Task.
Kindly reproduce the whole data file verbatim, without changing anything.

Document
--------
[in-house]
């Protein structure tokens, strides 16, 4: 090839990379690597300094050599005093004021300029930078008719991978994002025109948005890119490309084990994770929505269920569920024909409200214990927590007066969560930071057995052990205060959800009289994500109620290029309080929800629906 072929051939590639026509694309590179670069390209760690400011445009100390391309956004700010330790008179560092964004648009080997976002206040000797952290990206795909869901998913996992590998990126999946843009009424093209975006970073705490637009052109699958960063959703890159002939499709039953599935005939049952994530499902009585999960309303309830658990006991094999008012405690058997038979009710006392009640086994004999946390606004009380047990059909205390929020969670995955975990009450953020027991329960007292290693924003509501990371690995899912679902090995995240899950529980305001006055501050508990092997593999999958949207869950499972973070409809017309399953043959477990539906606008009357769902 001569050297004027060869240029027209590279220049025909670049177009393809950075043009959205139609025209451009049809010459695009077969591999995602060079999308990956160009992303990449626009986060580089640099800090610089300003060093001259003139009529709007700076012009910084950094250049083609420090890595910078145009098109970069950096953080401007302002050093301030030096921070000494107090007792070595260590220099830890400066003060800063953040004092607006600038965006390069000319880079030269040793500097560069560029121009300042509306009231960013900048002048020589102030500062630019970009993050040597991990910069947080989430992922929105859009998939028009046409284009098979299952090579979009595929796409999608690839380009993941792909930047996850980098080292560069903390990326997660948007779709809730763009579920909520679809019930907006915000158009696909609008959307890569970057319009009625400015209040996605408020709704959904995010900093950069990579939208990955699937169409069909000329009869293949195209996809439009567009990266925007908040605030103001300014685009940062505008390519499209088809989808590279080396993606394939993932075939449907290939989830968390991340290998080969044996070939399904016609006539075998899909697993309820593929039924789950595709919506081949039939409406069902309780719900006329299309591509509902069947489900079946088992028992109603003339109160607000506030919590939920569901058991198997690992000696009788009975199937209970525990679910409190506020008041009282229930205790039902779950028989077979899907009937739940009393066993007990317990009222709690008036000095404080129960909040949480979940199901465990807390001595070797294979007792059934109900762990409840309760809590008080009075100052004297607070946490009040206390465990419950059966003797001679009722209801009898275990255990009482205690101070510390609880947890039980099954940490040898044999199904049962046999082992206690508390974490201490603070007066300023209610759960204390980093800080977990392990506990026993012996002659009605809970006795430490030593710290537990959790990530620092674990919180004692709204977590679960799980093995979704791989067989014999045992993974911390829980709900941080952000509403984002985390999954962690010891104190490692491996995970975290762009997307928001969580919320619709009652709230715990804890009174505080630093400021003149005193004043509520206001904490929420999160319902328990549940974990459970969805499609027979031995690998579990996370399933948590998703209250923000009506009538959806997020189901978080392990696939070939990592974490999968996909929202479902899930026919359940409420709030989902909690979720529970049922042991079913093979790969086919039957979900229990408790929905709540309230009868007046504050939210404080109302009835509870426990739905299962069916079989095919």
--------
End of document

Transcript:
[in-house]
């Protein structure tokens, strides 16, 4: 090839990379690597300094050599005093004021300029930078008719991978994002025109948005890119490309084990994770929505269920569920024909409200214990927590007066969560930071057995052990205060959800009289994500109620290029309080929800629906 072929051939590639026509694309590179670069390209760690400011445009100390391309956004700010330790008179560092964004648009080997976002206040000797952290990206795909869901998913996992590998990126999946843009009424093209975006970073705490637009052109699958960063959703890159002939499709039953599935005939049952994530499902009585999960309303309830658990006991094999008012405690058997038979009710006392009640086994004999946390606004009380047990059909205390929020969670995955975990009450953020027991329960007292290693924003509501990371690995899912679902090995995240899950529980305001006055501050508990092997593999999958949207869950499972973070409809017309399953043959477990539906606008009357769902 001569050297004027060869240029027209590279220049025909670049177009393809950075043009959205139609025209451009049809010459695009077969591999995602060079999308990956160009992303990449626009986060580089640099800090610089300003060093001259003139009529709007700076012009910084950094250049083609420090890595910078145009098109970069950096953080401007302002050093301030030096921070000494107090007792070595260590220099830890400066003060800063953040004092607006600038965006390069000319880079030269040793500097560069560029121009300042509306009231960013900048002048020589102030500062630019970009993050040597991990910069947080989430992922929105859009998939028009046409284009098979299952090579979009595929796409999608690839380009993941792909930047996850980098080292560069903390990326997660948007779709809730763009579920909520679809019930907006915000158009696909609008959307890569970057319009009625400015209040996605408020709704959904995010900093950069990579939208990955699937169409069909000329009869293949195209996809439009567009990266925007908040605030103001300014685009940062505008390519499209088809989808590279080396993606394939993932075939449907290939989830968390991340290998080969044996070939399904016609006539075998899909697993309820593929039924789950595709919506081949039939409406069902309780719900006329299309591509509902069947489900079946088992028992109603003339109160607000506030919590939920569901058991198997690992000696009788009975199937209970525990679910409190506020008041009282229930205790039902779950028989077979899907009937739940009393066993007990317990009222709690008036000095404080129960909040949480979940199901465990807390001595070797294979007792059934109900762990409840309760809590008080009075100052004297607070946490009040206390465990419950059966003797001679009722209801009898275990255990009482205690101070510390609880947890039980099954940490040898044999199904049962046999082992206690508390974490201490603070007066300023209610759960204390980093800080977990392990506990026993012996002659009605809970006795430490030593710290537990959790990530620092674990919180004692709204977590679960799980093995979704791989067989014999045992993974911390829980709900941080952000509403984002985390999954962690010891104190490692491996995970975290762009997307928001969580919320619709009652709230715990804890009174505080630093400021003149005193004043509520206001904490929420999160319902328990549940974990459970969805499609027979031995690998579990996370399933948590998703209250923000009506009538959806997020189901978080392990696939070939990592974490999968996909929202479902899930026919359940409420709030989902909690979720529970049922042991079913093979790969086919039957979900229990408790929905709540309230009868007046504050939210404080109302009835509870426990739905299962069916079989095919």